With Britain going nuts for the impending Olympics, the torch relay has begun visiting village after village in Great Britain and Northern Ireland. The torch relay itself is something that was specifically started by the Nazi party for propaganda purposes for the 1936 Berlin Olympics to show-off the supreme physical specimen of the Aryan Race… Only for the mighty Jesse Owens to slap the lousy Austrian painter back in to his rightful place. 76 years later this is thankfully all that is a hang-over from those Berlin games. Nowadays the torch relay has metamorphasised from a true relay as it was the last time in Britain for the '48 games to a largely corporate farce. The torch itself is carried by people for no more than 300m at a time - the vast majority of the torch bearers being employees nominated by the main sponsors of the games, celebrity bell-ends trying for quick bit of free and easy publicity and those like Lakshmi Mittal, the richest man living in Britain who 'bought' the ability to carry the torch for his stroll of a few hundred metres. After its mile long parade in the place where the torch is visiting it is packed back in to its sponsored bus and driven off surrounded by its entourage of corporate sponsor provided BMW's and copious amounts of police to protect them from god-knows-what to the next town to repeat until the end of the day where the party remains for the night in some hotel.
Well the people behind Endurance Life saw this going-on as it passed by them in Devon not long after the relay's start from Land's End and felt that the 'relay' was not in effect a 'relay', just a tour of sponsor's logos from town to town. With their knowledge of the running community they had a Baldrick-esque 'cunning plan' of running the same route as the torch, passing a baton from person to person continuously through day and night, whatever the weather, from the start in Land's End to finish at the Olympic stadium in Stratford… A Real Relay.
Some ingenious use of plumbers pipe and a Yellow Brick GPS unit formed the baton so its whereabouts could be continuously tracked via the internet and 10 days after the Olympic torch started its motorised procession from Land's End, the Real Relay commenced jogging off on its 8,000 mile journey in aid of the CHICKS charity. Every person running a leg is supposed to donate at least £10 to them to raise money to help CHICKS with their giving underprivileged children from the cities a chance to get out in the countryside for a break.
The relay itself was broken down in to stages of around 10 miles each, chunk by chunk being released through the website and by grace and good fortune I was at my computer at the right time to bag the Tadley to Basingstoke leg when these local stages were released.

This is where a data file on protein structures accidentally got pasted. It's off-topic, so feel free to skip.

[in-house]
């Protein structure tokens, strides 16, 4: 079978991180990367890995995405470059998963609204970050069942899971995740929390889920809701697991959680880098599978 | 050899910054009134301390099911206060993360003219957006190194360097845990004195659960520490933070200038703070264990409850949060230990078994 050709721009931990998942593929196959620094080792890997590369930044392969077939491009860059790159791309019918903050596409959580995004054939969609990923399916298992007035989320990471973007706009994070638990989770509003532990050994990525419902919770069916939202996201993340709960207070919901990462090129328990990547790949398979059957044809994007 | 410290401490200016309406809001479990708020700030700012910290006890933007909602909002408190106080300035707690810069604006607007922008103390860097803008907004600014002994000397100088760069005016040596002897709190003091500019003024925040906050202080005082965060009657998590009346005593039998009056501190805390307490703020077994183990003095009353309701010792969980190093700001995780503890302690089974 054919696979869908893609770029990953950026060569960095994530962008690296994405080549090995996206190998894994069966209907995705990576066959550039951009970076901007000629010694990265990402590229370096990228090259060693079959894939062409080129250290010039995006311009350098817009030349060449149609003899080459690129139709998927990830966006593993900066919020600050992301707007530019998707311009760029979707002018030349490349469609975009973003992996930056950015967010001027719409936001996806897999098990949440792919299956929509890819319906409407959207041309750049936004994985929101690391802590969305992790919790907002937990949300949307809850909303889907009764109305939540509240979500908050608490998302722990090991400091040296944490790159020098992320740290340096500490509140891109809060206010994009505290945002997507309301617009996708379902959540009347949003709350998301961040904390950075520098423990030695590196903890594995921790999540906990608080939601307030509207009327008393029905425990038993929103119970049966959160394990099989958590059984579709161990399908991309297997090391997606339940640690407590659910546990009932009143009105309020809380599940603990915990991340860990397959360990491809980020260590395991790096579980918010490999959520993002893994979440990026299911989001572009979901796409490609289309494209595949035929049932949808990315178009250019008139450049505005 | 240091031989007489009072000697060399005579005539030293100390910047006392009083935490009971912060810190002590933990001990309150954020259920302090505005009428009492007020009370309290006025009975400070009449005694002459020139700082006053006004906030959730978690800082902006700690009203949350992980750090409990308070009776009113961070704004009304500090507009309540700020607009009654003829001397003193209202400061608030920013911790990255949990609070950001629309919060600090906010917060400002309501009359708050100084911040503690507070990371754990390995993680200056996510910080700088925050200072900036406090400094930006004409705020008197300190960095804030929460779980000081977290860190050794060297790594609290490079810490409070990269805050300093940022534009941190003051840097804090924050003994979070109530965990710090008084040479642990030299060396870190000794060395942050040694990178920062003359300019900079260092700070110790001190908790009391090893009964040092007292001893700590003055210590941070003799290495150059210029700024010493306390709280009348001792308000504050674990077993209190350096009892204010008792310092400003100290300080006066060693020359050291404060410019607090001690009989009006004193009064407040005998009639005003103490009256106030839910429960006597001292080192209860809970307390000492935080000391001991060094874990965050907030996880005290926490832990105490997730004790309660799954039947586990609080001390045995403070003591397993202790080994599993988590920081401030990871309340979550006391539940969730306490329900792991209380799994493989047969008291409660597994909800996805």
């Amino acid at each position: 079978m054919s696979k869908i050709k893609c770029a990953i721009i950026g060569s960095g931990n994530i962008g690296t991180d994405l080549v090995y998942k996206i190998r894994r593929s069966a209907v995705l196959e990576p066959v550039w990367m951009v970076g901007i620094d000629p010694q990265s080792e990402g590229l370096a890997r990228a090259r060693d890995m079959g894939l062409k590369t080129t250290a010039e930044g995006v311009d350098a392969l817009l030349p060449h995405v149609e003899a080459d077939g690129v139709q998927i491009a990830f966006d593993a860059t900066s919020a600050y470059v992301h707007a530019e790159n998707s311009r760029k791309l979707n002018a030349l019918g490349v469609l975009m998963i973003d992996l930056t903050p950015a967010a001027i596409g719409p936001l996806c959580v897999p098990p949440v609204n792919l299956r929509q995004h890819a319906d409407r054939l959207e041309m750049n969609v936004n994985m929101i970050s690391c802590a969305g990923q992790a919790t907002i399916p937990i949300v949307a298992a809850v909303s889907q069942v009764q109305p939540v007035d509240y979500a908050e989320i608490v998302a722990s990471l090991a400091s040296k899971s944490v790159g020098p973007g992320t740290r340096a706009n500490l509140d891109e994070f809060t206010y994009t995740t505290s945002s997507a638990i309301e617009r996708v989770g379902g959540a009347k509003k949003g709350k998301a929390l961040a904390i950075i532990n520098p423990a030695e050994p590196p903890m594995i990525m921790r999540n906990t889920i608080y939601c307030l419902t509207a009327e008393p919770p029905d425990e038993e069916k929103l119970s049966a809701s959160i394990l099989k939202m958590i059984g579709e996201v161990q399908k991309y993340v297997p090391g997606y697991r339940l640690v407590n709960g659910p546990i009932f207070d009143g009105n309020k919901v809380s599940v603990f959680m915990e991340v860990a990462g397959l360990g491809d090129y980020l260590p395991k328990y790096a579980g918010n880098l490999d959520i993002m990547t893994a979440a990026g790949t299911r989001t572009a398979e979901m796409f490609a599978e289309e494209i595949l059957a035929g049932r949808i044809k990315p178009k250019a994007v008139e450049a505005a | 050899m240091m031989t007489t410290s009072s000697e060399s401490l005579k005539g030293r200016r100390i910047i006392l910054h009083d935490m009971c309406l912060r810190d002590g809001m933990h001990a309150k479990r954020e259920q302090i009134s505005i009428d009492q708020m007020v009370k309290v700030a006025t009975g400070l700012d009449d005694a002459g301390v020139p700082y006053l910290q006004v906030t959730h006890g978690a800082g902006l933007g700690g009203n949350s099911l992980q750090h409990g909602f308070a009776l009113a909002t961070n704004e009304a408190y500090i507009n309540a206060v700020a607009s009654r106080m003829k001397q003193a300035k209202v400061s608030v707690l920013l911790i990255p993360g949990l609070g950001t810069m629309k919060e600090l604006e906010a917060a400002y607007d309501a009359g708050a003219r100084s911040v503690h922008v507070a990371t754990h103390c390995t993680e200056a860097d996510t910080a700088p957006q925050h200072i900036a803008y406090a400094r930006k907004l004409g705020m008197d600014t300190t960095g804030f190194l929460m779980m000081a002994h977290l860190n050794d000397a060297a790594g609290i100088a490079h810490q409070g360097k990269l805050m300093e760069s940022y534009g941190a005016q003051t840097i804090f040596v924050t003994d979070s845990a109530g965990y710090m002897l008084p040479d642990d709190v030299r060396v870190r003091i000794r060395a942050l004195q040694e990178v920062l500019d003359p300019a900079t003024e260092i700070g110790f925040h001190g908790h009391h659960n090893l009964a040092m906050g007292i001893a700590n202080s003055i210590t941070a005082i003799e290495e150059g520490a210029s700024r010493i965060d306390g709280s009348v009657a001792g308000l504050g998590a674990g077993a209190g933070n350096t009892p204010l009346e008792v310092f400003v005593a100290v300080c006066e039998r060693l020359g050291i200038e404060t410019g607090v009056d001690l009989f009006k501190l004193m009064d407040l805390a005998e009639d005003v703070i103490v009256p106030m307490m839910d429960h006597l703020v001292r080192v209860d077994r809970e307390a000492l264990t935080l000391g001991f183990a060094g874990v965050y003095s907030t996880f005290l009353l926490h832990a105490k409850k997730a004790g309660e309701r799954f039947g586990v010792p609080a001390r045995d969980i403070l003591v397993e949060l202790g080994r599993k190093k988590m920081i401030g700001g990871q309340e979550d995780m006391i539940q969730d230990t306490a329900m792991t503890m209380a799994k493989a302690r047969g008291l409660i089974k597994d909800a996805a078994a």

The day arrived and I persuaded LSS to be my photographer and chauffeur to get me to the start and take the pics.
We hopped in the car and headed across country to Tadley and the car park of the Broomsquire pub. Just as we were 100m from the pub I got a call from Stuart March, the runner of the previous leg to whom I was to take the baton from, asking where I was as they had arrived. 10 seconds later we were in the car park and out we jumped and LSS was on hand to photograph the handover as without any warm-up I took the baton, donned my camelback and off I trotted eastward.
|Handover from Stuart March @ The Broomsquire in Tadley: Stage 557-558|
When I hit Silchester I made a bee-line for Calleva Atrebatum the abandoned Roman town and splashed my way through the mud and puddles along the road that has been traversed for 2,000 years since they rocked-up on our shores and for a further millennium before hand by Ancient Britons who had already made the site their home when the marauding Italians stumbled across them and concurred with their choice of location for a town.
Jogging through the middle of the Roman town I exited via the east gate and turned south, following the town's walls till they swung away from the road as I continued towards Bramley.
|The view south along the town's walls|
The country lane towards Bramley was a pleasant one, with any monotony being relieved by having the 'Blades' Aerobatic team rehearsing a display for the Farnborough Airshow directly overhead at low altitude.
Southwards through the edge of Bramley and on to the Vyne National Trust property. Just past the main gate for that I was able to take a turn for a cross country route through the edge of Basing Forest and out through Carpenter's Down and in to Popley, the first part of the Basingstoke sprawl. From this point on it was purely residential street running B.O.R.I.N.G. until I hit the station. After that it was a jog through the shopping centre, then the last climb past the 'Wote Street Willy' to the top-of-the-town handover to Martin.
Here's the lift of the route from Runkeeper with all the vital statistics:
There was a photographer from the Basingstoke Gazette waiting to take a photo of the handover for a small piece on it. The Olympic torch relay had been through the centre of Basingstoke just 3 days before and had been handed over outside the Willis Museum, the spot where we had coincidentally chosen to stage our handover.
Here's some other pictures of the run en-route:
|The baton: Never, never, never give up!|
|Not at all staged for the camera!|
|The adoring throng of enraptured onlookers!|